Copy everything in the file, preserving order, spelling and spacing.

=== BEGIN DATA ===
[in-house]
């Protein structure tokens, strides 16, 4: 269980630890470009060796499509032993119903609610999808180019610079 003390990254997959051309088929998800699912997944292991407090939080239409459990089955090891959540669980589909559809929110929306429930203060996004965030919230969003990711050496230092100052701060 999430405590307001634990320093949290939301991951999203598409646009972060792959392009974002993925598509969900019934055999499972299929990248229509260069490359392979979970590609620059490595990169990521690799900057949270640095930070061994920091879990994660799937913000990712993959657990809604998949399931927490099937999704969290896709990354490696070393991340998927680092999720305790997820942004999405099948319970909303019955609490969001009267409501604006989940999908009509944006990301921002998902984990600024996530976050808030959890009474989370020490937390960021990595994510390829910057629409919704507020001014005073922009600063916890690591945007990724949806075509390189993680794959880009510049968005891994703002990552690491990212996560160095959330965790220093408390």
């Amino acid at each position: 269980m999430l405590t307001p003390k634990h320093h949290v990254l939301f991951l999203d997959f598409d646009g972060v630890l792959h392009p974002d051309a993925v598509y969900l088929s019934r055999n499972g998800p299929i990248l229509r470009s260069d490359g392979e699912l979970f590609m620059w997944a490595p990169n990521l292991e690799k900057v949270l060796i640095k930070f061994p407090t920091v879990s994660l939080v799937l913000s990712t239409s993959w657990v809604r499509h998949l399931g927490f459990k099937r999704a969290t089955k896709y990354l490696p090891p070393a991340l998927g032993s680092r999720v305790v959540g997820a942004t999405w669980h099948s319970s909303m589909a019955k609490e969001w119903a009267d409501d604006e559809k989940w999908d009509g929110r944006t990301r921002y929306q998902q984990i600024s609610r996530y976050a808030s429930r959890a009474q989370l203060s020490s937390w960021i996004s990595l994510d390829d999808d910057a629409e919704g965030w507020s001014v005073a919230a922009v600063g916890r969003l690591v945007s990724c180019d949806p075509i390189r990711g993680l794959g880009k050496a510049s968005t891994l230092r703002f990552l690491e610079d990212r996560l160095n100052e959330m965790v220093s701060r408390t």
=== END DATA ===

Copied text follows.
[in-house]
């Protein structure tokens, strides 16, 4: 269980630890470009060796499509032993119903609610999808180019610079 003390990254997959051309088929998800699912997944292991407090939080239409459990089955090891959540669980589909559809929110929306429930203060996004965030919230969003990711050496230092100052701060 999430405590307001634990320093949290939301991951999203598409646009972060792959392009974002993925598509969900019934055999499972299929990248229509260069490359392979979970590609620059490595990169990521690799900057949270640095930070061994920091879990994660799937913000990712993959657990809604998949399931927490099937999704969290896709990354490696070393991340998927680092999720305790997820942004999405099948319970909303019955609490969001009267409501604006989940999908009509944006990301921002998902984990600024996530976050808030959890009474989370020490937390960021990595994510390829910057629409919704507020001014005073922009600063916890690591945007990724949806075509390189993680794959880009510049968005891994703002990552690491990212996560160095959330965790220093408390």
């Amino acid at each position: 269980m999430l405590t307001p003390k634990h320093h949290v990254l939301f991951l999203d997959f598409d646009g972060v630890l792959h392009p974002d051309a993925v598509y969900l088929s019934r055999n499972g998800p299929i990248l229509r470009s260069d490359g392979e699912l979970f590609m620059w997944a490595p990169n990521l292991e690799k900057v949270l060796i640095k930070f061994p407090t920091v879990s994660l939080v799937l913000s990712t239409s993959w657990v809604r499509h998949l399931g927490f459990k099937r999704a969290t089955k896709y990354l490696p090891p070393a991340l998927g032993s680092r999720v305790v959540g997820a942004t999405w669980h099948s319970s909303m589909a019955k609490e969001w119903a009267d409501d604006e559809k989940w999908d009509g929110r944006t990301r921002y929306q998902q984990i600024s609610r996530y976050a808030s429930r959890a009474q989370l203060s020490s937390w960021i996004s990595l994510d390829d999808d910057a629409e919704g965030w507020s001014v005073a919230a922009v600063g916890r969003l690591v945007s990724c180019d949806p075509i390189r990711g993680l794959g880009k050496a510049s968005t891994l230092r703002f990552l690491e610079d990212r996560l160095n100052e959330m965790v220093s701060r408390t």